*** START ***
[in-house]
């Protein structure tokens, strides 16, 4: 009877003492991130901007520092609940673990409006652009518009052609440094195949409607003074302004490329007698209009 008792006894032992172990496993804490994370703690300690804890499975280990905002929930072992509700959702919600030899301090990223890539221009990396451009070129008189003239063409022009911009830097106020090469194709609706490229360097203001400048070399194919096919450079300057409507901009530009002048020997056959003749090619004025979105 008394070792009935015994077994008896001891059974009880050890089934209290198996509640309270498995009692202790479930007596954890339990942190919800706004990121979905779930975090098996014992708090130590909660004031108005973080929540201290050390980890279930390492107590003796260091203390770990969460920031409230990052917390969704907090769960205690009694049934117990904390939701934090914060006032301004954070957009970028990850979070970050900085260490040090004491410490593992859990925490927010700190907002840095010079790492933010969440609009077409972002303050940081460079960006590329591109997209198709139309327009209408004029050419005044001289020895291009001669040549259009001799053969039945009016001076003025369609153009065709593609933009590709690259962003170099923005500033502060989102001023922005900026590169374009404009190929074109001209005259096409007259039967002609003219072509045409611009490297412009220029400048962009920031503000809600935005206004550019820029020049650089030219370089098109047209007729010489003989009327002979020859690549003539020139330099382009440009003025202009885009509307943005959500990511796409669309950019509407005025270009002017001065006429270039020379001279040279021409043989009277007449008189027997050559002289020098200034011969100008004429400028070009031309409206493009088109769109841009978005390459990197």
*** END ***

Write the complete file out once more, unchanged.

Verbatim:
[in-house]
């Protein structure tokens, strides 16, 4: 009877003492991130901007520092609940673990409006652009518009052609440094195949409607003074302004490329007698209009 008792006894032992172990496993804490994370703690300690804890499975280990905002929930072992509700959702919600030899301090990223890539221009990396451009070129008189003239063409022009911009830097106020090469194709609706490229360097203001400048070399194919096919450079300057409507901009530009002048020997056959003749090619004025979105 008394070792009935015994077994008896001891059974009880050890089934209290198996509640309270498995009692202790479930007596954890339990942190919800706004990121979905779930975090098996014992708090130590909660004031108005973080929540201290050390980890279930390492107590003796260091203390770990969460920031409230990052917390969704907090769960205690009694049934117990904390939701934090914060006032301004954070957009970028990850979070970050900085260490040090004491410490593992859990925490927010700190907002840095010079790492933010969440609009077409972002303050940081460079960006590329591109997209198709139309327009209408004029050419005044001289020895291009001669040549259009001799053969039945009016001076003025369609153009065709593609933009590709690259962003170099923005500033502060989102001023922005900026590169374009404009190929074109001209005259096409007259039967002609003219072509045409611009490297412009220029400048962009920031503000809600935005206004550019820029020049650089030219370089098109047209007729010489003989009327002979020859690549003539020139330099382009440009003025202009885009509307943005959500990511796409669309950019509407005025270009002017001065006429270039020379001279040279021409043989009277007449008189027997050559002289020098200034011969100008004429400028070009031309409206493009088109769109841009978005390459990197």